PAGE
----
Investor whose ‘explosive’ strategy returned 4,144% in March says a ‘true crash’ in stocks is still to come

If you listened to Mark Spitznagel, the founder of Universa Investments, back in March, you probably made a nice little profit — or at least avoided some of those nasty losses — when the coronavirus outbreak blew up the long-running bull market.

“When the market crashes, I want to make a whole lot and when the market doesn’t crash, I want to lose a teeny, teeny amount,” he said. “I want that asymmetry… that convexity.”

Spitznagel, a former trader, is a protégé of Nassim Nicholas Taleb, the author of the 2007 bestseller “The Black Swan,” a metaphor used to describe unpredictable, highly disruptive events — the kind that could blow up markets. The coronavirus clearly qualifies

To take advantage of what he saw as a top-heavy market at the time, Spitznagel made far out-of-the-money “explosive downside protection” bets to profit from a meltdown.

So what happened when the meltdown came? 4,144% is what happened.

While 401(k)s were crumbling around the country, that’s how much Universa Investment’s bold tail-risk hedging strategy paid off, according to a letter cited by The Wall Street Journal.

Like Spitznagel explained, however, it’s meant to be only a small, mitigating part of a broader approach. In other words, as the WSJ explained, last month the S&P dropped 12.4%, while an investor with 3.3% in Universa’s tail-risk hedge strategy and the rest in an index fund tracking that benchmark would have made 0.4% — a small number, sure, but positive nonetheless.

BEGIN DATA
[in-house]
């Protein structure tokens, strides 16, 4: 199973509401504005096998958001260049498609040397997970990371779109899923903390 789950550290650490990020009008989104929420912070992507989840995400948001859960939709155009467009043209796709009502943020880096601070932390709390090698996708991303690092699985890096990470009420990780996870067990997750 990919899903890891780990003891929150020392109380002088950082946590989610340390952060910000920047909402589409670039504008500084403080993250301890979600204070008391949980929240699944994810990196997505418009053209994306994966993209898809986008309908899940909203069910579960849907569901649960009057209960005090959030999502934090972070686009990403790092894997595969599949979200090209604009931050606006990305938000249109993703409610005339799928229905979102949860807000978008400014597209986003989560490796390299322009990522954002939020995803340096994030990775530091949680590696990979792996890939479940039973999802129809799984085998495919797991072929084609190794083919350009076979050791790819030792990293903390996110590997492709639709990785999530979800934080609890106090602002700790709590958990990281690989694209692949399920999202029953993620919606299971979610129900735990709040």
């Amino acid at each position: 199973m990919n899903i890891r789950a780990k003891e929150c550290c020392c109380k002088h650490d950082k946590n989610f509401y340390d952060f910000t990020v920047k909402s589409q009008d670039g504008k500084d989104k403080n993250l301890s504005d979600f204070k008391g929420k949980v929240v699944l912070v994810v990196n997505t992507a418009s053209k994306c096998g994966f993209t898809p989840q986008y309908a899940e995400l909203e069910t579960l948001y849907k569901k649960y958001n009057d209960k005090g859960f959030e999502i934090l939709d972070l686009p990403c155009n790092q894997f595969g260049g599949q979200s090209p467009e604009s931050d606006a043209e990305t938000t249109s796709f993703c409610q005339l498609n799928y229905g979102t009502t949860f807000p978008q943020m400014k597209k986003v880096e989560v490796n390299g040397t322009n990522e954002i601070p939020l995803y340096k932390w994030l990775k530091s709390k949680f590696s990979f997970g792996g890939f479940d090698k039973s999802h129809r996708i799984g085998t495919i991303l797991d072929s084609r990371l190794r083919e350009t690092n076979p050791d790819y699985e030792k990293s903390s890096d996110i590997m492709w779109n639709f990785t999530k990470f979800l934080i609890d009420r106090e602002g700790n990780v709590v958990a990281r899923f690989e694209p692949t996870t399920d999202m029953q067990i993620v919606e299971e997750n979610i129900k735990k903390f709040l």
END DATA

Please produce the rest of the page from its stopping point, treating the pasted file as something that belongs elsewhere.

What does Spitznagel see going forward from here?

“If the pandemic doesn’t pop this bubble then, of course, it will be something else that eventually accomplishes this,” he said, reiterating his long-held belief that easy-money central banks and the bubble they continue to pump will eventually lead to a major global reversal.

How bad could it get when it really goes sideways? “I expect a true crash to take back a decade [worth of stock-market gains],” he told The Wall Street Journal last month.

No sign of a popping bubble in Wednesday’s session, with the Dow Jones Industrial Average

closing up almost 800 points while the S&P 500

and tech-heavy Nasdaq Composite

also tallied big gains.

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